Internet of Things device security degrades over time

Connected home devices may be secure enough off the shelf but this doesn't mean this will always be the case, tech firms have warned.
Written by Charlie Osborne, Contributing Writer

The security of smart home devices must become sustainable to keep consumers safe, the Open Trust Alliance has warned.

The Internet of Things (IoT) and the concept of the connected home is an emerging industry. IoT devices can make our daily lives more efficient, but manufacturers are yet to get up to speed when it comes to security -- and a constant stream of research concerning smart systems has revealed just how easy it can be to exploit vulnerabilities and manipulate these kinds of devices.

Formed in January this year, the 100 member-strong Online Trust Alliance (OTA)'s Working Group -- counting members including AVG, Microsoft, Symantec and Target -- believes that an industry-based set of guidelines may push designers and manufacturers in the right direction, and begin to view security as a critical part of the production process.

Security, privacy and the often-overlooked area of sustainability are of particular interest to the OTA. According to the group, sustainability and how devices are kept secure after circumstances change and warranty expires.

OTA says that unless sustainability becomes part of the IoT security question, devices which may have been secure at the time of purchase will eventually become flawed over time -- and could become more susceptible to outside influence.

This, in turn, could lead to attackers being able to "remotely control these devices. This is a persistent concern, first demonstrated with baby monitors, just recently by infiltration of fitness wearables to spy on health vitals, and will likely be again soon, perhaps through general mayhem caused by sabotaging connected appliances," according to the non-profit.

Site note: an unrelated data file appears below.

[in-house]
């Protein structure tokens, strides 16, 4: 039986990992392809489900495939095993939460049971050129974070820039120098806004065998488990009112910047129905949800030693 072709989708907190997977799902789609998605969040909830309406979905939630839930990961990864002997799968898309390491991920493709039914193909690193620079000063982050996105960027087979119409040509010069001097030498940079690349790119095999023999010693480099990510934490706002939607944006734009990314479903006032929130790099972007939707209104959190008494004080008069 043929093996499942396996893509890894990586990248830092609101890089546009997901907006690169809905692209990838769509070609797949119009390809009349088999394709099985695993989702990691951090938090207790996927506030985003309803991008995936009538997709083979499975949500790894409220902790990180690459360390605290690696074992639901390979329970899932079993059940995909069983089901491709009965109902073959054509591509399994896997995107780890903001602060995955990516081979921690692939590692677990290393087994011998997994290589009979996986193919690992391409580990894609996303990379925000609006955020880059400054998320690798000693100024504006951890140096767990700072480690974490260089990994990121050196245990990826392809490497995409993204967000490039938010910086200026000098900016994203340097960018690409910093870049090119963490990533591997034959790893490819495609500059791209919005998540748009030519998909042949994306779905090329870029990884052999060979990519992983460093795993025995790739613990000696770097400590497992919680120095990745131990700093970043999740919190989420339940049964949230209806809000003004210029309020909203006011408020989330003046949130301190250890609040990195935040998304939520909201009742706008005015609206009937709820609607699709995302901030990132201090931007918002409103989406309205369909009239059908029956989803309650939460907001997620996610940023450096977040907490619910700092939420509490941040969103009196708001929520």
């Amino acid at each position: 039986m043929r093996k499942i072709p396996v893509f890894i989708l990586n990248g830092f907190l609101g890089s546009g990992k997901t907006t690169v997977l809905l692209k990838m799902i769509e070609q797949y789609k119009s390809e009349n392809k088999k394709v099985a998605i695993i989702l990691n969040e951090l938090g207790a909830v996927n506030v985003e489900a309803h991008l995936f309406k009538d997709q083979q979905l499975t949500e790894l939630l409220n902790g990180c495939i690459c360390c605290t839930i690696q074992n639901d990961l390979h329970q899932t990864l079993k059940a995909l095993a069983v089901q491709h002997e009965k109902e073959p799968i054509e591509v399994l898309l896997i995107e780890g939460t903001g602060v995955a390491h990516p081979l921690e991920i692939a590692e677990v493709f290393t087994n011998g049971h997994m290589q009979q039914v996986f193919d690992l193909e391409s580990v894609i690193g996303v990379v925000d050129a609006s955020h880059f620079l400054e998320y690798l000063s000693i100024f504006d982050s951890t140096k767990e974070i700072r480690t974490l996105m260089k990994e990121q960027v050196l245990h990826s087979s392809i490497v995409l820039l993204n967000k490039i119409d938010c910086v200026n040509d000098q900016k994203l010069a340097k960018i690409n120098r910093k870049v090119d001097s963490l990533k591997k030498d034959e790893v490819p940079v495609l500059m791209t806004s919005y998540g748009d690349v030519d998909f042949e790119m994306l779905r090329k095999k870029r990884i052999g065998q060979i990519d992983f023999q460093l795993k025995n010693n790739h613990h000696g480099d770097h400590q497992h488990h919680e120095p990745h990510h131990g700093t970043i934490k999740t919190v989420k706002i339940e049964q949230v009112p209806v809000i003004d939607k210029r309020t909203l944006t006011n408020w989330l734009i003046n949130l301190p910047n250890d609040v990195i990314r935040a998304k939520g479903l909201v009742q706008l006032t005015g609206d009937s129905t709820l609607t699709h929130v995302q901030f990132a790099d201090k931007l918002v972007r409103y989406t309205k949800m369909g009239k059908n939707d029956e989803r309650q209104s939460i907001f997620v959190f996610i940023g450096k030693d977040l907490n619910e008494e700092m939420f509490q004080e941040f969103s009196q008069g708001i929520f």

As a result, the OTA has developed and released the Internet of Things Trust Framework, a set of guidelines designed to "address IoT risks comprehensively." The guidelines are focused on IoT manufacturers and retailers designing and marketing connected devices in the home automaton and consumer health markets, including smart home systems and wearable technologies.

The OTA includes a number of proposed best practices for IoT security and sustainability within the framework. Among the guidelines, the OTA suggests that privacy policies should be made readily available for review available for purchase, all personally identifiable information should be encrypted or hashed, and companies should be ready to disclose data collection practices prior to the purchase of connected device products.

In addition, OTA says IoT manufacturers should disclose whether or not users have the ability to delete or make anonymous such data once a device reaches its end-of-life or is discontinued -- an important facet when you consider how home circumstances can change.

"The rapid growth of the Internet of Things now includes thousands of connected products, yet it's shocking how little planning there has been for these devices becoming part of everyday life," said Craig Spiezle, Executive Director and President of OTA.

"For example, what if someone sells a house with a smart thermostat or garage door? How do you ensure the old owner doesn't access the devices once the new owner moves in? Or what if a hacker find a vulnerability to activate your smart TV's camera or microphone? We also need to look at the collective impact when hundreds of thousands of these devices are compromised at once, impacting critical infrastructure and the smart grid, and diverting first responders."

The OTA is also in the midst of creating a voluntary code of conduct for IoT manufacturers to join.

Last week, critical flaws were discovered in the ZigBee standard, a popular backbone system used by IoT device manufacturers ranging from Samsung to Philips. The vulnerabilities potentially allow cyberattackers to take over any device connected to a ZigBee-based controller hub.

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